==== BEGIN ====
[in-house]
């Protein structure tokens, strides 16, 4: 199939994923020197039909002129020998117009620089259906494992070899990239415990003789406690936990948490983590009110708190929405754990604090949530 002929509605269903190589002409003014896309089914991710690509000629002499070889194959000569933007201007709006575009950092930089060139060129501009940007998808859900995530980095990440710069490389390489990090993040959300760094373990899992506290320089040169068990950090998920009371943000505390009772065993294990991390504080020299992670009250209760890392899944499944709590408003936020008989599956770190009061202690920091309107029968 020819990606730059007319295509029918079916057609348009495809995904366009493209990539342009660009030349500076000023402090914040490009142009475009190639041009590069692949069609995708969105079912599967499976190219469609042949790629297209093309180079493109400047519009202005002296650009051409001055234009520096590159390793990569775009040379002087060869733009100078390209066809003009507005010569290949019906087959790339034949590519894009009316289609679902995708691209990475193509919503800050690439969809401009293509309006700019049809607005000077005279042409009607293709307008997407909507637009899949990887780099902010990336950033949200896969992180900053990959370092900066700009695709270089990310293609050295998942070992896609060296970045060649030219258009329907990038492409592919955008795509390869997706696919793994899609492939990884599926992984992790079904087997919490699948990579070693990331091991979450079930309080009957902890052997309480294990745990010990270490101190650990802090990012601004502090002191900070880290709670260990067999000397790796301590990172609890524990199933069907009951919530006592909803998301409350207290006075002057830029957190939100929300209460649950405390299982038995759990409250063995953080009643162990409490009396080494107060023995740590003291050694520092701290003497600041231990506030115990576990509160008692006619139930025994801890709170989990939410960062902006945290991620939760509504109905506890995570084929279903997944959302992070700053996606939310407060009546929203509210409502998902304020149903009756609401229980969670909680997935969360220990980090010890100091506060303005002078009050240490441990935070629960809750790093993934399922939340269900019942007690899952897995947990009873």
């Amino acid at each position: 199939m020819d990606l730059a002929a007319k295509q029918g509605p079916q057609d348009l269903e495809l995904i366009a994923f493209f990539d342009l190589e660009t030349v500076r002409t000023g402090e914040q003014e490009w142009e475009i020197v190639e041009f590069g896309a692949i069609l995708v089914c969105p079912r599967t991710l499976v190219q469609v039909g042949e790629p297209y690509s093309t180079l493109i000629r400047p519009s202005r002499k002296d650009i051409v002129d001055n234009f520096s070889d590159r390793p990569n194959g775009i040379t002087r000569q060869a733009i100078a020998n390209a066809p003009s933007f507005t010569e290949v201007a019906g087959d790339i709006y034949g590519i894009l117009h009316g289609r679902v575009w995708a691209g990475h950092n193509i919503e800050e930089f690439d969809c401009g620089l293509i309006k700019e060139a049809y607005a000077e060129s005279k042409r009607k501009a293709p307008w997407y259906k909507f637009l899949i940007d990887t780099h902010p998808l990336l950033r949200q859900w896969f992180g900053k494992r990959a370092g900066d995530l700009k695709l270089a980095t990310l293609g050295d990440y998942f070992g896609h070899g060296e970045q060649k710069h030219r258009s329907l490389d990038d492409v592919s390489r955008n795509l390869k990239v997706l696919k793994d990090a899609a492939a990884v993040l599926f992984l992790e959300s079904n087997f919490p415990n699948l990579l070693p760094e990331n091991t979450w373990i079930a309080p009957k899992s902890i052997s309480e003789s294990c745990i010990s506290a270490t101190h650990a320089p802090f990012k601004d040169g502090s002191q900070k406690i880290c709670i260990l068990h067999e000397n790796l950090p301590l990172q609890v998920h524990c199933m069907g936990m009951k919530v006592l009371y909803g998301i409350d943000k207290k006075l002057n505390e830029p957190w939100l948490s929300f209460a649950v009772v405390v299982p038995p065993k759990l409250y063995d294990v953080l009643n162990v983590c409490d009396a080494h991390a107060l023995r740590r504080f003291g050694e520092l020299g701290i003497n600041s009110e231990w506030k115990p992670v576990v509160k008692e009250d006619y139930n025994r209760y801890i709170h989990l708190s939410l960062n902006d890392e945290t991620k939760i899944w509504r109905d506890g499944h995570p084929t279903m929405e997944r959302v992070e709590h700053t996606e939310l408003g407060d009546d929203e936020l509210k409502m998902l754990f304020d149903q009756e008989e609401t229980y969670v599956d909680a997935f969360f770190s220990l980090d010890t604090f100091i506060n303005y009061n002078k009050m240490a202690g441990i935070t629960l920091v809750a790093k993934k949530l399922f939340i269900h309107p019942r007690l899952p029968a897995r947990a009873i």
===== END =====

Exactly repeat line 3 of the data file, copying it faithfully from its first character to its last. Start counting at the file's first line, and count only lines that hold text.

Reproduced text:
């Amino acid at each position: 199939m020819d990606l730059a002929a007319k295509q029918g509605p079916q057609d348009l269903e495809l995904i366009a994923f493209f990539d342009l190589e660009t030349v500076r002409t000023g402090e914040q003014e490009w142009e475009i020197v190639e041009f590069g896309a692949i069609l995708v089914c969105p079912r599967t991710l499976v190219q469609v039909g042949e790629p297209y690509s093309t180079l493109i000629r400047p519009s202005r002499k002296d650009i051409v002129d001055n234009f520096s070889d590159r390793p990569n194959g775009i040379t002087r000569q060869a733009i100078a020998n390209a066809p003009s933007f507005t010569e290949v201007a019906g087959d790339i709006y034949g590519i894009l117009h009316g289609r679902v575009w995708a691209g990475h950092n193509i919503e800050e930089f690439d969809c401009g620089l293509i309006k700019e060139a049809y607005a000077e060129s005279k042409r009607k501009a293709p307008w997407y259906k909507f637009l899949i940007d990887t780099h902010p998808l990336l950033r949200q859900w896969f992180g900053k494992r990959a370092g900066d995530l700009k695709l270089a980095t990310l293609g050295d990440y998942f070992g896609h070899g060296e970045q060649k710069h030219r258009s329907l490389d990038d492409v592919s390489r955008n795509l390869k990239v997706l696919k793994d990090a899609a492939a990884v993040l599926f992984l992790e959300s079904n087997f919490p415990n699948l990579l070693p760094e990331n091991t979450w373990i079930a309080p009957k899992s902890i052997s309480e003789s294990c745990i010990s506290a270490t101190h650990a320089p802090f990012k601004d040169g502090s002191q900070k406690i880290c709670i260990l068990h067999e000397n790796l950090p301590l990172q609890v998920h524990c199933m069907g936990m009951k919530v006592l009371y909803g998301i409350d943000k207290k006075l002057n505390e830029p957190w939100l948490s929300f209460a649950v009772v405390v299982p038995p065993k759990l409250y063995d294990v953080l009643n162990v983590c409490d009396a080494h991390a107060l023995r740590r504080f003291g050694e520092l020299g701290i003497n600041s009110e231990w506030k115990p992670v576990v509160k008692e009250d006619y139930n025994r209760y801890i709170h989990l708190s939410l960062n902006d890392e945290t991620k939760i899944w509504r109905d506890g499944h995570p084929t279903m929405e997944r959302v992070e709590h700053t996606e939310l408003g407060d009546d929203e936020l509210k409502m998902l754990f304020d149903q009756e008989e609401t229980y969670v599956d909680a997935f969360f770190s220990l980090d010890t604090f100091i506060n303005y009061n002078k009050m240490a202690g441990i935070t629960l920091v809750a790093k993934k949530l399922f939340i269900h309107p019942r007690l899952p029968a897995r947990a009873i």